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What To Do If You See a Child Alone in a Hot Car

It’s sadly predictable. Once the heat of summer takes hold, news stories about children dying in hot cars begin flashing across our television and computer screens. How involved should you...

It’s sadly predictable. Once the heat of summer takes hold, news stories about children dying in hot cars begin flashing across our television and computer screens.

How involved should you become if you see a child left unattended in a hot car? The safest bet is don’t be afraid to act.  While it’s not in many people’s nature to jump into a possibly confrontational situation involving someone else’s child, not taking any action could turn out a lot worse.

If you see a young child locked in a parked car for more than a few minutes, safercar.org has a guideline on actions you should take:

  • Make sure the child is okay and responsive. If not, call 911 immediately.
  • If the child appears okay, attempt to locate the parents or have the facility’s security or management personnel, page the car owner over the PA system.
  • If there is someone with you, one person should actively search for the parent or caregiver while the other stays with the child.
  • If the child is not responsive or appears in great distress, attempt to get in the car to assist the child – even if it means breaking a window.
  • If the child is in distress due to heat, get the child out of the car as quickly as possible. Cool the child rapidly by spraying him or her with cool water – but not an ice bath.

Some individuals may be concerned that they can be sued or face legal troubles if they break into a locked car, but many states have “Good Samaritan” laws that protect people from getting involved while helping another person in an emergency.  Doing nothing may result in a child dying or suffering brain injury from heatstroke.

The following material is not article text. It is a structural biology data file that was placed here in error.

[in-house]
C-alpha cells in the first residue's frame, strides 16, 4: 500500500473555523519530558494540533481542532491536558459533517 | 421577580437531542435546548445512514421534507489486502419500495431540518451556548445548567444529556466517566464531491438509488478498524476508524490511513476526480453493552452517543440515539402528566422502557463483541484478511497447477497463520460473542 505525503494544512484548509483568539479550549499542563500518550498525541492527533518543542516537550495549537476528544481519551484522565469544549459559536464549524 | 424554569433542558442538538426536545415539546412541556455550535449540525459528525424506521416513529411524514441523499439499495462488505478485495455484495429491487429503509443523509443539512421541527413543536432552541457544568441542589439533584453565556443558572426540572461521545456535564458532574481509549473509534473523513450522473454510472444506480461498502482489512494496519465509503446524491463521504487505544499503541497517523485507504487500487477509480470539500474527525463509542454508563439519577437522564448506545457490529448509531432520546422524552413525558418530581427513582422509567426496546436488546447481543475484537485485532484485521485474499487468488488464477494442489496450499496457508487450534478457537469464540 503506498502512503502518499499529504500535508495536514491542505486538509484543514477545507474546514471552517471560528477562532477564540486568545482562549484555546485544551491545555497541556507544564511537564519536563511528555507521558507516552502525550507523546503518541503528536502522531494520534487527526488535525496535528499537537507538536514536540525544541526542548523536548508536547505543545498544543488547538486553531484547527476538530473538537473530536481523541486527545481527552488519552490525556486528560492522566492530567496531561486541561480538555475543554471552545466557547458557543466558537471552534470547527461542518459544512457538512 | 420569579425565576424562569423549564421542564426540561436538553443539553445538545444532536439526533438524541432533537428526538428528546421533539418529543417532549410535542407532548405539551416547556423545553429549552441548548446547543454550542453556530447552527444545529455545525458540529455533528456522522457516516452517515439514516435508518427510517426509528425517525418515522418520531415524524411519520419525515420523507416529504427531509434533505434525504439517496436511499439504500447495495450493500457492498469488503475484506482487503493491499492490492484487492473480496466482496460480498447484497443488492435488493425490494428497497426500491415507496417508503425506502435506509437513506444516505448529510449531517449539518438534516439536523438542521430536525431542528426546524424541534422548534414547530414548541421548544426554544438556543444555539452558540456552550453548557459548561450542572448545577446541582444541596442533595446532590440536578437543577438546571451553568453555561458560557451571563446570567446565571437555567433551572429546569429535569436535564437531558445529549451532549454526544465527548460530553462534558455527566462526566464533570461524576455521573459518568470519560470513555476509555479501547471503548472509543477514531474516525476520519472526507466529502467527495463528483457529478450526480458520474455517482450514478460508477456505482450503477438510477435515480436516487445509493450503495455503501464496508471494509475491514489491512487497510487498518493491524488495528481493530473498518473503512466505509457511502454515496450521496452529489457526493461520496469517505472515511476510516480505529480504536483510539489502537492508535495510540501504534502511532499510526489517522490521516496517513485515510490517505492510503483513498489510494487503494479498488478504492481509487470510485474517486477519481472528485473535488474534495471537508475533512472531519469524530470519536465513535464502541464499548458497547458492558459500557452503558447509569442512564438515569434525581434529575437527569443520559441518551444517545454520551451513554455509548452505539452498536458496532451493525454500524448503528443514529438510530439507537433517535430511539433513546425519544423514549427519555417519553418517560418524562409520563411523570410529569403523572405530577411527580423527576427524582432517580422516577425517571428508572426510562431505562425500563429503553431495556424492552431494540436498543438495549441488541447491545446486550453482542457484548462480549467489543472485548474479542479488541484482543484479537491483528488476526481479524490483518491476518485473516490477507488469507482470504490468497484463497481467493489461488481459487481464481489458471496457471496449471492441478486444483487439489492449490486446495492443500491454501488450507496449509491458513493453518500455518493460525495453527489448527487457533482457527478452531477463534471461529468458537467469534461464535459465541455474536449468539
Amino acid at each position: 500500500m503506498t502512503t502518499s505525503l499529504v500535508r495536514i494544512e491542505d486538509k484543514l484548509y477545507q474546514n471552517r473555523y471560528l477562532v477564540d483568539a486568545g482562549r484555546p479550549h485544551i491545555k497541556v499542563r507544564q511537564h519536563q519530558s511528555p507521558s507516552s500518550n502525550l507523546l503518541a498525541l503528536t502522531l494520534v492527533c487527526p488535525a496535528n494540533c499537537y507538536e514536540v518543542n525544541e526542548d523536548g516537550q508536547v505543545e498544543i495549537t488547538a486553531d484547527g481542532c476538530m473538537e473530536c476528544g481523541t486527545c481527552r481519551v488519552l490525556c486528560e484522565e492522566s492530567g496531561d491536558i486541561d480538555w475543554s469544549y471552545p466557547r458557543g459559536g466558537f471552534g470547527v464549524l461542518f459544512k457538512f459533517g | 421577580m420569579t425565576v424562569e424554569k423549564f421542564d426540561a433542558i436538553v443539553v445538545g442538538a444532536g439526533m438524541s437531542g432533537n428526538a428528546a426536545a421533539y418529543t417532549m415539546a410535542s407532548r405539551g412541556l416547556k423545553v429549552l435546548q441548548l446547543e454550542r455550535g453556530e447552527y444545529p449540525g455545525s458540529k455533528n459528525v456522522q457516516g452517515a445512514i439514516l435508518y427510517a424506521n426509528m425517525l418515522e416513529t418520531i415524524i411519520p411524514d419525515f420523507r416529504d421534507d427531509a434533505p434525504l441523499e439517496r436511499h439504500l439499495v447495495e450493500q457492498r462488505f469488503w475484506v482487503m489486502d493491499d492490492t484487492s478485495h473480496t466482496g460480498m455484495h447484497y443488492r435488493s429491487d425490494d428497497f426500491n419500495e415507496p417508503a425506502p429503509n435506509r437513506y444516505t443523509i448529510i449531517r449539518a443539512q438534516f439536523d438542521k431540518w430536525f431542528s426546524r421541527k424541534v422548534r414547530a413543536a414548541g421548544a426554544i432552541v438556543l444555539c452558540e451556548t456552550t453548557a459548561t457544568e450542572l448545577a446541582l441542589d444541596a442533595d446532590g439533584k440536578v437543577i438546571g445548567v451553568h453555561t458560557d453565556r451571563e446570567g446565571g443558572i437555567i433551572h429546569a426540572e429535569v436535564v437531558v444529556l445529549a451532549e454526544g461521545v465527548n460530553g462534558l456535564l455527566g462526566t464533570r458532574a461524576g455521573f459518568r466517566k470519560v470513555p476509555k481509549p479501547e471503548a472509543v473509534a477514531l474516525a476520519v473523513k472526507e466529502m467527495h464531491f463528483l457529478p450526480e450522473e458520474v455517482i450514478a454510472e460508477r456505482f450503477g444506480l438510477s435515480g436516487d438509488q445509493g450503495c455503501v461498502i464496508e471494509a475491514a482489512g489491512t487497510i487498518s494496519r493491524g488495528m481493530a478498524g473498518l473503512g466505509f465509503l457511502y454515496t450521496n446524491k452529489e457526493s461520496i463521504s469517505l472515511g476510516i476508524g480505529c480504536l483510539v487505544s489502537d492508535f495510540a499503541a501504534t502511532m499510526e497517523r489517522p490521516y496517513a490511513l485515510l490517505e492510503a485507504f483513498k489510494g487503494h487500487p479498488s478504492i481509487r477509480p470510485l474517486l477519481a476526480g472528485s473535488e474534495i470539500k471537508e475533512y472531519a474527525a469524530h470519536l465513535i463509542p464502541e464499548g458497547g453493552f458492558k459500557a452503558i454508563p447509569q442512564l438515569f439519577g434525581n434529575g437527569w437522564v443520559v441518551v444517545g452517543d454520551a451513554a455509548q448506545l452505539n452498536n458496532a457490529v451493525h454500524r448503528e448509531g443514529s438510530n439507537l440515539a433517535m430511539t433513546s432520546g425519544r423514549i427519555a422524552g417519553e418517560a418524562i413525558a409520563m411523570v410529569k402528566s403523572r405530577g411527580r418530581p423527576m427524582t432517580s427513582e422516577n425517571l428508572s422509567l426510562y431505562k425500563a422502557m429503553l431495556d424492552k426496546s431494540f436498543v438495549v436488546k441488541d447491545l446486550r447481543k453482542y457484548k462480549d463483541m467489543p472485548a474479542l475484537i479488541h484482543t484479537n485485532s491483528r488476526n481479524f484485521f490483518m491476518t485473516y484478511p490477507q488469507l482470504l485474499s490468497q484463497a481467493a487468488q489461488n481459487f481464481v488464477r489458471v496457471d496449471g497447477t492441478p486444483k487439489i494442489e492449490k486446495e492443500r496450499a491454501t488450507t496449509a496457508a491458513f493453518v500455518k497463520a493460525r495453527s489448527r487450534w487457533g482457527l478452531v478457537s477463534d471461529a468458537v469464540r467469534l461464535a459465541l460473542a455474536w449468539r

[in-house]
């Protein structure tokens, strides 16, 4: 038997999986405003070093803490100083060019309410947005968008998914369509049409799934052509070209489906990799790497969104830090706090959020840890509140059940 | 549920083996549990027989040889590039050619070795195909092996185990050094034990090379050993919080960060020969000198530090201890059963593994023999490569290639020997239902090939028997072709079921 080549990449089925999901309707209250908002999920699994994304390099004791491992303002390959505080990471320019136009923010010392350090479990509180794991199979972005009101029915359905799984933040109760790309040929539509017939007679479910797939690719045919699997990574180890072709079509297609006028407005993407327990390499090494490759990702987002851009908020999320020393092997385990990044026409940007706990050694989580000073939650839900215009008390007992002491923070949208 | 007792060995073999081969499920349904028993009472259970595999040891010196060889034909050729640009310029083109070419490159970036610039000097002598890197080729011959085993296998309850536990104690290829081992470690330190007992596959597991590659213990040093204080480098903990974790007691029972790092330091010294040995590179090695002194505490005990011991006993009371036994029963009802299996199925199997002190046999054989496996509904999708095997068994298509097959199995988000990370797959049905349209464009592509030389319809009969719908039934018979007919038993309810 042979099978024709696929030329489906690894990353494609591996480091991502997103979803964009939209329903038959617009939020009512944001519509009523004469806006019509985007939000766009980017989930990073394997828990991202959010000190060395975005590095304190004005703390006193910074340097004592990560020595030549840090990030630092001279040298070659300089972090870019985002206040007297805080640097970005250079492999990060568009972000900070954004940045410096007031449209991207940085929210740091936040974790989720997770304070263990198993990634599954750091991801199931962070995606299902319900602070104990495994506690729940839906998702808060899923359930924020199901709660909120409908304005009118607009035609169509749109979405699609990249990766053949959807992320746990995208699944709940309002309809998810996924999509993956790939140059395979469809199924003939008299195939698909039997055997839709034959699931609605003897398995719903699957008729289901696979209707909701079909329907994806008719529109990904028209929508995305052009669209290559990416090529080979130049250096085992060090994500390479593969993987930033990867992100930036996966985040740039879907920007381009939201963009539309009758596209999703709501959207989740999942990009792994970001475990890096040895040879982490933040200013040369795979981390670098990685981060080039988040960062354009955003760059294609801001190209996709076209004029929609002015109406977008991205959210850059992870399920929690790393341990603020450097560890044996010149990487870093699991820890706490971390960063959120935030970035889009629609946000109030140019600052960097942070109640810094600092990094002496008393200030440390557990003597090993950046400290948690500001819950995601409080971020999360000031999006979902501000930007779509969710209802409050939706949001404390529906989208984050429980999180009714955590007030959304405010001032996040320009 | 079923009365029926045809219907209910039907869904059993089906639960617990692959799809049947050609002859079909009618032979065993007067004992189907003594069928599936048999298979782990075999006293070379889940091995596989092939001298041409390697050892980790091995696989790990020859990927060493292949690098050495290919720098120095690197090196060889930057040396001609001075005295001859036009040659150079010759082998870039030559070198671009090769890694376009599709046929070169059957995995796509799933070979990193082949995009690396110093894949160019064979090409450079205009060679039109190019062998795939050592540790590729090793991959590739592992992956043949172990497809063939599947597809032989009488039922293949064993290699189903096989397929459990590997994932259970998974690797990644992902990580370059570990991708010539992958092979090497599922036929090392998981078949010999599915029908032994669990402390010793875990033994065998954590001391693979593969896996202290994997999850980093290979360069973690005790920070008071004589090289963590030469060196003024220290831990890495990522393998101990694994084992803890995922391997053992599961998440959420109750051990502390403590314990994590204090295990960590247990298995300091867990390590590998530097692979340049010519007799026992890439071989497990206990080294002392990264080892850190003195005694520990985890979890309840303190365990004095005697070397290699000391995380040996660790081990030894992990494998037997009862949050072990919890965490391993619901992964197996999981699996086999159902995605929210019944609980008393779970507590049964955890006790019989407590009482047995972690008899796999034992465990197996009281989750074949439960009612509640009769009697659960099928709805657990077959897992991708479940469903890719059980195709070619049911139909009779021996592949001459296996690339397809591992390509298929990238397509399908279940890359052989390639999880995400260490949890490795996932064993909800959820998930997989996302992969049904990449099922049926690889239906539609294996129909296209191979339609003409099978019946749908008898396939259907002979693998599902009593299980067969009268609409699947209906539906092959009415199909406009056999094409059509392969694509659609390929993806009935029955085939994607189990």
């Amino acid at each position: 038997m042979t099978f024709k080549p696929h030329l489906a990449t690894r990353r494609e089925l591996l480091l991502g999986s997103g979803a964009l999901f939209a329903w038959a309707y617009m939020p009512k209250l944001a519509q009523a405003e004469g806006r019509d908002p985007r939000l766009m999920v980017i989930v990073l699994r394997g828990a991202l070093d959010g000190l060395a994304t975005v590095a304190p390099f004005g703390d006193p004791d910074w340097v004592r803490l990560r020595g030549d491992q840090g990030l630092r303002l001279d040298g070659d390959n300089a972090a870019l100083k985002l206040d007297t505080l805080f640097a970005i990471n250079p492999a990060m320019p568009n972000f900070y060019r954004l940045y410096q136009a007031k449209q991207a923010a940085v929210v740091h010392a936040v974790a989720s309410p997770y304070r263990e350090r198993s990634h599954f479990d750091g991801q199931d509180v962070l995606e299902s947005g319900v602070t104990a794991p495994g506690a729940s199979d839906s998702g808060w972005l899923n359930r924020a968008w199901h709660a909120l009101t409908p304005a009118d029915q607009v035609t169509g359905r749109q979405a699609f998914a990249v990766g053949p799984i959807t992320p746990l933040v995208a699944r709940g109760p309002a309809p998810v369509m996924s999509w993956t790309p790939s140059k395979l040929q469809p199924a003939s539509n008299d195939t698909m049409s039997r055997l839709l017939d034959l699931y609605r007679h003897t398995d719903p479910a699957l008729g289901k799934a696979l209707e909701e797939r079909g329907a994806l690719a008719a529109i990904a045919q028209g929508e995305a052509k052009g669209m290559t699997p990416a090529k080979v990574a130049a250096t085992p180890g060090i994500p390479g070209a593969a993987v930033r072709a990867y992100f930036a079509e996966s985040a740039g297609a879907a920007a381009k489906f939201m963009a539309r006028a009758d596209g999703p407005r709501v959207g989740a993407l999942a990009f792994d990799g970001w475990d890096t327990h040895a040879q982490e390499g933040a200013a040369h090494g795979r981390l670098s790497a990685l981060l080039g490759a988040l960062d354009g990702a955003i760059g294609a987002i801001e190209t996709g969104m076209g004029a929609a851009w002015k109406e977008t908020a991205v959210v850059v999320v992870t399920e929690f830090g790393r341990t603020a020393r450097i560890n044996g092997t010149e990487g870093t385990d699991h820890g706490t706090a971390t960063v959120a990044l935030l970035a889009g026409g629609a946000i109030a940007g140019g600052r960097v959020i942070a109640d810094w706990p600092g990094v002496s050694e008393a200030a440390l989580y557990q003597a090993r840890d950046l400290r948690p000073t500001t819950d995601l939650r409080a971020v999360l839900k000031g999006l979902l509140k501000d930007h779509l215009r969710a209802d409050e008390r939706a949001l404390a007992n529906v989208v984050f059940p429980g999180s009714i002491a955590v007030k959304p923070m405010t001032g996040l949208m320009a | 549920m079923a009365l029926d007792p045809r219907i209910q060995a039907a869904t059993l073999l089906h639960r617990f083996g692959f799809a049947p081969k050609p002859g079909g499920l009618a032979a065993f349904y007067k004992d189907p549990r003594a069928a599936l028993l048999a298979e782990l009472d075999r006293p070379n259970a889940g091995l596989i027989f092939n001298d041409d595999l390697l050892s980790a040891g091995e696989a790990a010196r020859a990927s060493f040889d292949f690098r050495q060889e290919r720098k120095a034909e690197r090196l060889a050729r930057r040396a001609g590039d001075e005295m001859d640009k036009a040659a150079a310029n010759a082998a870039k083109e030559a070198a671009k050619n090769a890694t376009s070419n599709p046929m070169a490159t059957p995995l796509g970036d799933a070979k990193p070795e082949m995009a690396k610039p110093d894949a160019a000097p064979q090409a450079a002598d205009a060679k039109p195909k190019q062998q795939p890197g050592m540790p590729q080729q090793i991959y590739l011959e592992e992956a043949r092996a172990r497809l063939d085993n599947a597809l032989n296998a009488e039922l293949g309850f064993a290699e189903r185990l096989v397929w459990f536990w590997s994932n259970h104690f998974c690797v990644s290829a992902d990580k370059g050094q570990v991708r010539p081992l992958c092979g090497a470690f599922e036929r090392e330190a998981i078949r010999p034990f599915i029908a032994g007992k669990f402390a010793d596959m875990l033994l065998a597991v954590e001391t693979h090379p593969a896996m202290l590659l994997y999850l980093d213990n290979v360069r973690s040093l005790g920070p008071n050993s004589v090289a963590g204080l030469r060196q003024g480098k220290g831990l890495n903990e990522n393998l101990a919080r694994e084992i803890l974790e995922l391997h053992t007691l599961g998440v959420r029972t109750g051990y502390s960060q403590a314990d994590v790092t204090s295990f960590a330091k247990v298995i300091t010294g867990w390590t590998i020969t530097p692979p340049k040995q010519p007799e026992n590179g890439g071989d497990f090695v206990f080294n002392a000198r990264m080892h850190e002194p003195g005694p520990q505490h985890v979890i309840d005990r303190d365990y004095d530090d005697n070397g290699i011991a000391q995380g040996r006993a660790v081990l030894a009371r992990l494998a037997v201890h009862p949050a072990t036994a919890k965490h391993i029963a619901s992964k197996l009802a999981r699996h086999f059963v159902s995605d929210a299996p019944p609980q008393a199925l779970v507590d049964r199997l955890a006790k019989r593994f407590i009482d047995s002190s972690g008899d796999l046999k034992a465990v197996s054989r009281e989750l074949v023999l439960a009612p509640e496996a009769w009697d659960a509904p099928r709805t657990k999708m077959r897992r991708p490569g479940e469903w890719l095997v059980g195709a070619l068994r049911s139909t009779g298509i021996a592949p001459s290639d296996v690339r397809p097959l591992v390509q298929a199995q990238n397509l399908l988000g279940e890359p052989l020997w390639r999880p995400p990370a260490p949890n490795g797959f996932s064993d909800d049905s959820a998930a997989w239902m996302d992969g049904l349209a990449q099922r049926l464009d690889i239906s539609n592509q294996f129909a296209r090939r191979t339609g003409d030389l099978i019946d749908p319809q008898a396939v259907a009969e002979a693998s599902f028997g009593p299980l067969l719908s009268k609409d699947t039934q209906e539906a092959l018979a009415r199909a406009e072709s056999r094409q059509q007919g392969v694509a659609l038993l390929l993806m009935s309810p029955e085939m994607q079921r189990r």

The risks and consequences of leaving a child unattended in a car are many. Even in this day of information overload, some people simply aren’t aware of how an environment or circumstance can change very quickly.

Risks

  • In 10 minutes, a car can heat up 20 degrees Fahrenheit.
  • Cracking a window does little to keep the car cool.
  • With temperatures in the 60s, your car can heat up to well above 110 degrees.
  • A child’s body temperature can rise up to five times faster than an adult’s.
  • Heatstroke can happen when the temperature is as low as 57 degrees outside!
  • A child dies when his/her temperature reaches 107.

Consequences

  • The heat-related death of a child
  • Misdemeanor with fines as high as $500 — and even imprisonment — in some states
  • Felony, depending on the state, if bodily harm results from leaving kids alone in a hot car

Lots of people are distracted and in a hurry these days – often multi-tasking while driving.  Sometimes babies fall asleep while riding in a car or a child may lay down in the back seat to nap. They may not give you a visual or auditory signal that they are present.

If you are responsible for taking a child to daycare or don’t normally have a child in your car when running errands or going to work – place something in the front seat next to your belongings to remind you that there is a child in the car with you.  A teddy bear or toy next to your briefcase or purse works well.

If you have an infant or toddler in the car, the best place to put something you’ll need when you exit the car is in the back seat – so you are forced to look there before you leave.

If you have multiple children with you – always account for everyone before you leave the car for good.  Never assume another parent or friend has the child with them.

Something else occurs to me while listing these options on what to do if you witness a child trapped in a hot car. Older adults left alone in a hot car can have the same results. If you see an older adult sitting alone in a hot car, check on them and make sure that they are okay as well.

Source: http://www.safercar.gov/parents/heatstroke.htm

 

 

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About Sue Hubbard, M.D.

Dr. Sue Hubbard is an award winning pediatrician and medical editor for www.kidsdr.com.  She is a native of Washington, D.C. who travelled south to attend the University of Texas at Austin and never left.Read More